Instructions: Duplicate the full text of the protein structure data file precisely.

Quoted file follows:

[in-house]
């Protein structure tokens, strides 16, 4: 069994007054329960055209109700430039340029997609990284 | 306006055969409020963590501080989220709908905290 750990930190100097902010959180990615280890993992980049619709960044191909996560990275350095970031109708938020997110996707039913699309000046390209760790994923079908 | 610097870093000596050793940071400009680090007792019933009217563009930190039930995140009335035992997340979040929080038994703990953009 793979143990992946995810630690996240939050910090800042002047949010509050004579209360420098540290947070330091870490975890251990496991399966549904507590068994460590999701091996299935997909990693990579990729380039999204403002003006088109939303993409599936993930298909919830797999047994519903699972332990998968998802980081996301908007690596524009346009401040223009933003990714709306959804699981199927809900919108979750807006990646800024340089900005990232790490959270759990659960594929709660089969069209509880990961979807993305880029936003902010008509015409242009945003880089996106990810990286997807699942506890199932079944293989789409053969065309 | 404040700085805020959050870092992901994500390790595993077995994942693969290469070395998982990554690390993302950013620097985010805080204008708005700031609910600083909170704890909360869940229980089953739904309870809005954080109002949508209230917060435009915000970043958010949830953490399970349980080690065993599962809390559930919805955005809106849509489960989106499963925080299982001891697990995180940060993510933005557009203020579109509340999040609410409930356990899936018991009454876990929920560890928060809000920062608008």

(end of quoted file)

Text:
[in-house]
């Protein structure tokens, strides 16, 4: 069994007054329960055209109700430039340029997609990284 | 306006055969409020963590501080989220709908905290 750990930190100097902010959180990615280890993992980049619709960044191909996560990275350095970031109708938020997110996707039913699309000046390209760790994923079908 | 610097870093000596050793940071400009680090007792019933009217563009930190039930995140009335035992997340979040929080038994703990953009 793979143990992946995810630690996240939050910090800042002047949010509050004579209360420098540290947070330091870490975890251990496991399966549904507590068994460590999701091996299935997909990693990579990729380039999204403002003006088109939303993409599936993930298909919830797999047994519903699972332990998968998802980081996301908007690596524009346009401040223009933003990714709306959804699981199927809900919108979750807006990646800024340089900005990232790490959270759990659960594929709660089969069209509880990961979807993305880029936003902010008509015409242009945003880089996106990810990286997807699942506890199932079944293989789409053969065309 | 404040700085805020959050870092992901994500390790595993077995994942693969290469070395998982990554690390993302950013620097985010805080204008708005700031609910600083909170704890909360869940229980089953739904309870809005954080109002949508209230917060435009915000970043958010949830953490399970349980080690065993599962809390559930919805955005809106849509489960989106499963925080299982001891697990995180940060993510933005557009203020579109509340999040609410409930356990899936018991009454876990929920560890928060809000920062608008």